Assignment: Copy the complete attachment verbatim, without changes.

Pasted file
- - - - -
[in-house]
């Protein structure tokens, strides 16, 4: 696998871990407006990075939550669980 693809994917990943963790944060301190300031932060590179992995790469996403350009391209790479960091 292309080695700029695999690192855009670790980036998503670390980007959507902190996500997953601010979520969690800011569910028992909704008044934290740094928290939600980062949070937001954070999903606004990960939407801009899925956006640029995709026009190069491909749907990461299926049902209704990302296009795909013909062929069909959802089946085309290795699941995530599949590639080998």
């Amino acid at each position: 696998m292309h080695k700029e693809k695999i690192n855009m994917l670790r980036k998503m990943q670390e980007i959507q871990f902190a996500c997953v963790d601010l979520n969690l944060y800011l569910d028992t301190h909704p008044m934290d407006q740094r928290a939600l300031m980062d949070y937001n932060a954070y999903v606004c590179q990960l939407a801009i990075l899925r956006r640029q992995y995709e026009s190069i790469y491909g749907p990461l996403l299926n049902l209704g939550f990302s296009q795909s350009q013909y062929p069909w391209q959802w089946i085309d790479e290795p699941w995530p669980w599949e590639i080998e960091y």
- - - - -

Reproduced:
[in-house]
């Protein structure tokens, strides 16, 4: 696998871990407006990075939550669980 693809994917990943963790944060301190300031932060590179992995790469996403350009391209790479960091 292309080695700029695999690192855009670790980036998503670390980007959507902190996500997953601010979520969690800011569910028992909704008044934290740094928290939600980062949070937001954070999903606004990960939407801009899925956006640029995709026009190069491909749907990461299926049902209704990302296009795909013909062929069909959802089946085309290795699941995530599949590639080998």
């Amino acid at each position: 696998m292309h080695k700029e693809k695999i690192n855009m994917l670790r980036k998503m990943q670390e980007i959507q871990f902190a996500c997953v963790d601010l979520n969690l944060y800011l569910d028992t301190h909704p008044m934290d407006q740094r928290a939600l300031m980062d949070y937001n932060a954070y999903v606004c590179q990960l939407a801009i990075l899925r956006r640029q992995y995709e026009s190069i790469y491909g749907p990461l996403l299926n049902l209704g939550f990302s296009q795909s350009q013909y062929p069909w391209q959802w089946i085309d790479e290795p699941w995530p669980w599949e590639i080998e960091y």